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President Napolitano lays out vision for climate advisory council

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Every building on the UC Merced campus is LEED certified, making Merced the nation’s only campus with that level of green construction. Elena Zhukova photo

An advisory group formed by UC President Janet Napolitano to guide the university’s sustainability efforts met for the first time on June 9 to discuss how UC can become the first research university to achieve carbon neutrality by 2025.

The Global Climate Leadership Council — comprising scientists, administrators, students and experts from inside and outside UC — heard from Napolitano about her vision for the university’s future sustainability work and the role the council will play.

Napolitano called on the council to find ways to engage faculty, staff and students — leveraging the power of UC’s 10 campuses — to help the university reach its sustainability goals and serve as a “lodestar, a place that can really set an example.”

“It is essential to our stewardship of the environment and to what we hand off to the next generation,” Napolitano said. “If we don’t do it, who will?”

The council committed to meeting three times each year at different UC campuses. Members will focus on carbon neutrality, but will also offer guidance on UC’s other sustainability goals.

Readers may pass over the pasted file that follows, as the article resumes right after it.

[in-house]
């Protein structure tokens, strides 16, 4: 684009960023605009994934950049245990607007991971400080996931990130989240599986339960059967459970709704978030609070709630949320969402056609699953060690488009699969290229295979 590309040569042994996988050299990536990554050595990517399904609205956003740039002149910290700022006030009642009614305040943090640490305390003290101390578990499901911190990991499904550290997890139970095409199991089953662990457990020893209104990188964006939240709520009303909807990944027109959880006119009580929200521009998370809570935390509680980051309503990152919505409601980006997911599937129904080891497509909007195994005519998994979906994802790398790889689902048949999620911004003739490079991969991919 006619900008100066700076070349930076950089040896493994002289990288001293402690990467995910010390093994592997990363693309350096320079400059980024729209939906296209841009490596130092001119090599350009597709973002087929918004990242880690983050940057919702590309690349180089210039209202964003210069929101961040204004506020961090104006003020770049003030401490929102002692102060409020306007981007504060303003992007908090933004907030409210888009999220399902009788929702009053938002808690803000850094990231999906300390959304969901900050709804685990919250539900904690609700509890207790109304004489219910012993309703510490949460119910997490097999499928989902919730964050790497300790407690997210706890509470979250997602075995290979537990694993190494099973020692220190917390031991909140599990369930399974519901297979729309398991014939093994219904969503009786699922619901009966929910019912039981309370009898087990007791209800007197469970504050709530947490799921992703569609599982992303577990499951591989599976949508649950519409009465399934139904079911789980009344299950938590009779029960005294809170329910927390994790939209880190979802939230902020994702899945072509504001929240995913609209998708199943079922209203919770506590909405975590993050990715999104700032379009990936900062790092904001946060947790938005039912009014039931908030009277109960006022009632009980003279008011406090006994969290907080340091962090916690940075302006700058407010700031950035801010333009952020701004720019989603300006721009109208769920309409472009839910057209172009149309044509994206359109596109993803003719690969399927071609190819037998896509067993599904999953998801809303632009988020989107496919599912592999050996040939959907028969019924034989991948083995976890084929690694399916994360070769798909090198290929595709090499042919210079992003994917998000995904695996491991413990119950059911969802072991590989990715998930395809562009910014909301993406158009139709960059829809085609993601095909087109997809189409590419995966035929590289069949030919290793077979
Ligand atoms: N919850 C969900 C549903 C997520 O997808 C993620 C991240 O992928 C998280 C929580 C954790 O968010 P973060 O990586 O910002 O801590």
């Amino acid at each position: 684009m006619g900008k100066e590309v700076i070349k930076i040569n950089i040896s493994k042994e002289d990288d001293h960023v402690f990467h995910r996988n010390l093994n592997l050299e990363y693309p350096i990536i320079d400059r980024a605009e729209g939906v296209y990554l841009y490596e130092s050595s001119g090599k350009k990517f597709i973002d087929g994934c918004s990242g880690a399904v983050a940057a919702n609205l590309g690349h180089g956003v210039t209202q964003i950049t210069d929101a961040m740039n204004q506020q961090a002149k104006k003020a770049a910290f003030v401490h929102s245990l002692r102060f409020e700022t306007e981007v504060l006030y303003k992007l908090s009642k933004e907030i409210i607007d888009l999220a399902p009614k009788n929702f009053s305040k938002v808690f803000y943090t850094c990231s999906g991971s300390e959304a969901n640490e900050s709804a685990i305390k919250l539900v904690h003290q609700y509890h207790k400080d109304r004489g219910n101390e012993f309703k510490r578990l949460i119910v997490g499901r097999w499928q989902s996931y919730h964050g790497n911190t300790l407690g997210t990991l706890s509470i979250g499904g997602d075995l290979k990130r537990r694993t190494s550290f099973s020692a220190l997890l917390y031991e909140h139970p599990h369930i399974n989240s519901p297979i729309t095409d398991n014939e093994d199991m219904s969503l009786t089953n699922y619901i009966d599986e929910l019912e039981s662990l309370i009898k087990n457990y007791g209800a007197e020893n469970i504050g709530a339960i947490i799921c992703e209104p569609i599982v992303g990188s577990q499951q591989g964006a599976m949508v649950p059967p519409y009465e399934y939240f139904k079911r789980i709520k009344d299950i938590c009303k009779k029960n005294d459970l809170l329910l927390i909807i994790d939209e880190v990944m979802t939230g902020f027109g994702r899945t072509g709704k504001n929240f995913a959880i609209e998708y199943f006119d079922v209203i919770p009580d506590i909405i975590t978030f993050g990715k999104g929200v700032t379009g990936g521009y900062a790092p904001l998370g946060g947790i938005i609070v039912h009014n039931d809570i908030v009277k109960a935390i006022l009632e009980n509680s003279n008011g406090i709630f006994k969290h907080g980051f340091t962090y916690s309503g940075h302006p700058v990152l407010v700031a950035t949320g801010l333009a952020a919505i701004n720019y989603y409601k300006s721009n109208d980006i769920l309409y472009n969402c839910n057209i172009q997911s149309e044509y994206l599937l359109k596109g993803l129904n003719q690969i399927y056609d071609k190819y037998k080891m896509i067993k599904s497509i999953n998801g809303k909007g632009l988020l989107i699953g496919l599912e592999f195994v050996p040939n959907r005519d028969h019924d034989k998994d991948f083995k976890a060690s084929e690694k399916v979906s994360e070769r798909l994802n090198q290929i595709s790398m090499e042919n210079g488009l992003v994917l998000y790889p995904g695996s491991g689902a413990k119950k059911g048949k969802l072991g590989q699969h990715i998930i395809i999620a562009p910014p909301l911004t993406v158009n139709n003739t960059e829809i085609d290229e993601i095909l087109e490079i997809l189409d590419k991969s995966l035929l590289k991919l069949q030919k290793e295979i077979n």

Achieving carbon neutrality is a difficult but attainable goal, council members said. To succeed, UC must expand its energy efficiency efforts and explore large-scale energy procurement from renewable sources such as solar, wind and biomethane gas captured from landfills and agricultural waste.

“There is really nothing like an audacious goal to make everyone work together,” said Wendell Brase, UC Irvine’s vice chancellor for administration and co-chair of the council.

Napolitano noted at the meeting that UC already is a national leader when it comes to sustainability. She suggested finding ways to pair UC’s successes in sustainable operations with cutting-edge research done at the campuses on renewable energy and other technology to reduce carbon emissions.

For more, see Communication Coordinator Harry Mok’s full story, which includes related links and stories.

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